Sunday, March 16

A Great Book for Your Shelf...

Reviews from Amazon:

"If this book were published by a major publishing house, it would be a New York Times best seller. This book is a must read for all families with young children regardless of your faith or tradition. The engaging story follows the spiritual journey of Stubborn who comes from the town of I-ville where the motto of the townspeople and of their queen, Queen Conceit, is "me first, me first." He has a chance meeting with a young girl, Serenity, who comes from a different place called You-ville. This chance meeting affects Stubborn deeply, and he is amazed that during their initial brief encounter she spent time listening to him and did not talk about herself or how wonderful she is.
He sets out to discover this mysterious place and gets advice along the way from an old man living in a cave (representing the Elder Pasios, a much beloved modern day monk from Mount Athos whose spiritual teachings form the basis for this book). The journey is not an easy one as it requires Stubborn to shrink his ego and fight against bad and selfish thoughts.
As a father of two young children, the lessons here for everyday life are enormous and there are teaching points from each of the wonderfully written chapters. Children are naturally drawn to characters such as Serenity, Humility, Magnanimous, Mr. and Mrs. Kindness; and against the old Stubborn and Queen Conceit. I can now point out to them when they are behaving like Stubborn or like someone from I-ville and the point really hits home.
What else can I say, I loved this book. It is great for the under 10 crowd and for adults (in fact on a recent visit I made to an Orthodox Monastery, the monks had just finished reading it as a group). Most teenagers will probably find the story too childish and the deeper message difficult to grasp, but perhaps I sell them short. Do not hesitate, get this book for your family."
-B.N. Polite

Truly great children's literature isn't just for children. How many of us relish Tolkien's The Hobbit or Lewis's Chronicles of Narnia? Well, now there's a new, fresh children's story out there for us, and I can sum it up in one word: "delightful." An allegory in the tradition of Bunyan's Pilgrim's Progress, Mersine Vigopoulou's From I-ville to You-ville enchants as much as it edifies.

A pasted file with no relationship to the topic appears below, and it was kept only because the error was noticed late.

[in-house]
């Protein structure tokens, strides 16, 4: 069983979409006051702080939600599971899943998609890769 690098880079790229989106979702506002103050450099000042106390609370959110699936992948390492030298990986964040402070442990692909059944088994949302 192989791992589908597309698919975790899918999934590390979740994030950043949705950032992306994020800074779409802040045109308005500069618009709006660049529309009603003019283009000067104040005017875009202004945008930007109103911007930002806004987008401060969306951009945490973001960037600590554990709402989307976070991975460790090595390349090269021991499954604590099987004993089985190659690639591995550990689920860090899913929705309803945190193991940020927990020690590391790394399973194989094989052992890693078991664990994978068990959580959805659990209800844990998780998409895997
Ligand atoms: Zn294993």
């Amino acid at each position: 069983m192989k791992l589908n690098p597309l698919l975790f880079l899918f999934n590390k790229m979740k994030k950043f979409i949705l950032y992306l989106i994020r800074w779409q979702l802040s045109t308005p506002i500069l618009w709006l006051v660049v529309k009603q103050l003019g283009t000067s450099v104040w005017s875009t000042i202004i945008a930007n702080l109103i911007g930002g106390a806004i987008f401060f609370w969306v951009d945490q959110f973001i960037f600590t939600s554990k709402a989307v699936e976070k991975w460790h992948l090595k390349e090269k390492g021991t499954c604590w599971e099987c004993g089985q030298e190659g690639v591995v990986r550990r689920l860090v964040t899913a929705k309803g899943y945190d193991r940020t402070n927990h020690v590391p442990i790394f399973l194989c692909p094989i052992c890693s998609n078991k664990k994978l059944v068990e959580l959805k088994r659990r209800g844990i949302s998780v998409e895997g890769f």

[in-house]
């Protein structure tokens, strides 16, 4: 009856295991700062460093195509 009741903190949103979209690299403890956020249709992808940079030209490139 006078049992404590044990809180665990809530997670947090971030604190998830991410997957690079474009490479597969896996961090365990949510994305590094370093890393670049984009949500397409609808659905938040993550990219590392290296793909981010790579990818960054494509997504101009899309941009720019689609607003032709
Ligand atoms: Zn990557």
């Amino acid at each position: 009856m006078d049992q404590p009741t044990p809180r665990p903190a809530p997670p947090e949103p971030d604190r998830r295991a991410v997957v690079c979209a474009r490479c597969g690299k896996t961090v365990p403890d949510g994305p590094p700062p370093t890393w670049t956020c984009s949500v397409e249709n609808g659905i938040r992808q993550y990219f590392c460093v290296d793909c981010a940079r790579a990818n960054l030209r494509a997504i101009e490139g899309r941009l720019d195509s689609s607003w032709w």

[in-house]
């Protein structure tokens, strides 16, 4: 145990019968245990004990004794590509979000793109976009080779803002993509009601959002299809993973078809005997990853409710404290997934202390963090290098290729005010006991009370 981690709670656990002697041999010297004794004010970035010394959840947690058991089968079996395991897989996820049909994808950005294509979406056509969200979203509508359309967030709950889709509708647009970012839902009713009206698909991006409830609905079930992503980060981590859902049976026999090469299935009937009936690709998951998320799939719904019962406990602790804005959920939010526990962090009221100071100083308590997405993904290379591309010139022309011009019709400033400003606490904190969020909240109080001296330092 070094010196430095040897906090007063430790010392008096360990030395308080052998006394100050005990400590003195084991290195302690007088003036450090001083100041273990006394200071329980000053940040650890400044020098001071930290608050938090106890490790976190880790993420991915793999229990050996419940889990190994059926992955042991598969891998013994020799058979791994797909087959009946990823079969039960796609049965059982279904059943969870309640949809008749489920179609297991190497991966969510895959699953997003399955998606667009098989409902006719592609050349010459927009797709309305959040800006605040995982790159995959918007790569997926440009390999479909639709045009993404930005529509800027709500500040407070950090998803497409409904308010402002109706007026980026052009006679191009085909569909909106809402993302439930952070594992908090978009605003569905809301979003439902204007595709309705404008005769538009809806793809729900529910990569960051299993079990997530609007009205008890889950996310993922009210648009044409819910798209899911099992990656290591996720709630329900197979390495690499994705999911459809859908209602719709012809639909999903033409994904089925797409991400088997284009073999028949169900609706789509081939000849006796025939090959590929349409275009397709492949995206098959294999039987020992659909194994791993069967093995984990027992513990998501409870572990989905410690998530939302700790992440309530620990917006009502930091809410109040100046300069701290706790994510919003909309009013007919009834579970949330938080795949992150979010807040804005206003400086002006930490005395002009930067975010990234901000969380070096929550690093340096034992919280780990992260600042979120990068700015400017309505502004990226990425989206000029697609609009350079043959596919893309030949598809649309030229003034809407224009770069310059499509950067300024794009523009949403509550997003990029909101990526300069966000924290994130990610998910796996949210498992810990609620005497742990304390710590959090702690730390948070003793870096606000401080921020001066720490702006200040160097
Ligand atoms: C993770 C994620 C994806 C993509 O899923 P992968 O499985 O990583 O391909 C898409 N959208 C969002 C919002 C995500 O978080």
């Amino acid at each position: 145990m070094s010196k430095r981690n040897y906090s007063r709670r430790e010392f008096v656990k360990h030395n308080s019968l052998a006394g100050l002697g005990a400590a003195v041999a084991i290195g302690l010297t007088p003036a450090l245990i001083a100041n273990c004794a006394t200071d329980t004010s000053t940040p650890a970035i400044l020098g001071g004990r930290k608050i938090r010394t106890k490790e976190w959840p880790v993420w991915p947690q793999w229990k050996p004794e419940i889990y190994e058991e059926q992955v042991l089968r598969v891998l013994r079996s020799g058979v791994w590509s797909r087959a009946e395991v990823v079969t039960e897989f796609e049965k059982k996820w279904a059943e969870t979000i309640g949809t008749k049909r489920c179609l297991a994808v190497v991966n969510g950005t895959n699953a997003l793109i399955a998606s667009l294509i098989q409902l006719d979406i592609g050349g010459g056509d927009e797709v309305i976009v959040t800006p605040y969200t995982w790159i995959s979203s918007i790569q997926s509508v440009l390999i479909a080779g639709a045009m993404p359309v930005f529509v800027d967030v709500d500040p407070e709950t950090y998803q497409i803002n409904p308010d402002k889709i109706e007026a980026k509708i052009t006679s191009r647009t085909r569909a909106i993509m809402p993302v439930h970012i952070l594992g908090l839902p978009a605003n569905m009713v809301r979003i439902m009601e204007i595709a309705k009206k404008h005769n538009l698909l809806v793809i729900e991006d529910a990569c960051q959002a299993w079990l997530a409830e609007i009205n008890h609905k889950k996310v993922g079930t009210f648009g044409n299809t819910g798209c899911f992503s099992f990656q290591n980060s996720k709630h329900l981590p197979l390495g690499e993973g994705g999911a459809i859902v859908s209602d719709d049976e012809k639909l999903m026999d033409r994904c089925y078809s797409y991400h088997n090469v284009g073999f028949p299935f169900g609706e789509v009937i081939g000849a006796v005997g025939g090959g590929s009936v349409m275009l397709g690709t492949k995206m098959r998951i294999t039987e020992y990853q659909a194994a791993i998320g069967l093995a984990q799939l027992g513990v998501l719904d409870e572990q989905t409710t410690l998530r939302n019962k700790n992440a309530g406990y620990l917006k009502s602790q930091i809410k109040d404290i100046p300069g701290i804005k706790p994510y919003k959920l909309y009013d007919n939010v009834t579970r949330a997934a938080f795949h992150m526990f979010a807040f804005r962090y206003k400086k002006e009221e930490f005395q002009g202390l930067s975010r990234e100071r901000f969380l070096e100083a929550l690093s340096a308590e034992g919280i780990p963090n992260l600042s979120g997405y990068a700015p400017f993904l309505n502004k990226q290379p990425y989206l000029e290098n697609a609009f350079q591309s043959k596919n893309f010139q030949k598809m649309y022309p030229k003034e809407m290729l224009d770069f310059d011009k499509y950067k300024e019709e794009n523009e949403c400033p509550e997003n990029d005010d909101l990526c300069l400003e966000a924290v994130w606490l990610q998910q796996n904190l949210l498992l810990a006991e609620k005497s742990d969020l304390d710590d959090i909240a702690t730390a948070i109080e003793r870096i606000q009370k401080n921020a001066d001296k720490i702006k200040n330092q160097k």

I-ville is a Kingdom ruled by the goddess Conceit, a place where people live by the motto "Me first!" You-ville is a Kingdom ruled by Humility, a place where people put the good of others before their own. This story follows a young boy from I-ville named Stubborn on his journey as he struggles to make the arduous trek to the beautiful, joy-filled You-ville.

In the course of his adventures, Stubborn learns profound lessons in how to conquer bad thoughts and feelings. He learns how to shrink his ego, forgive himself and others, and put others first. He also learns how to pray to and trust in the one true God.

While written by an Orthodox author and based on the teachings of Elder Paisios of Mount Athos, the book will still appeal to Christians of other stripes. In fact, because it isn't even explicitly Christian, it will appeal to folks of almost every major religion. Young or old, we all must take the journey from I-ville to You-ville, and this story is filled with the profound spiritual truths we need to embrace in order to succeed. It's the best-selling Orthodox children's book in Greece, now in its fifth printing, and finally made available in English."
-K. Michaelis

"The other two reviews have done a good job of summarizing the book. I would like to add that our whole family enjoyed this book. This book can be given to any Christian denomination, but has very sound Orthodox teachings. The book is best for those who are five and up. The illustrations in the book are nice. The best thing I can say about the book is that my oldest daughter, who will be eight soon, has been a lot more helpful, nice, and caring towards her sisters. Now THAT'S a GOOD BOOK!"
-C.D. McGinnis


Unknown said...

My husband just ordered this book. We started chapter 1 with our 4 year old last week, and all weekend long, language from the book sneaked into our parenting.


Mimi said...

I have this on my list for my 11 year old's Pascha basket

Sondra said...

OH this sounds great~*THANK YOU!* for the suggestion! (((((HUGS))))) sandi

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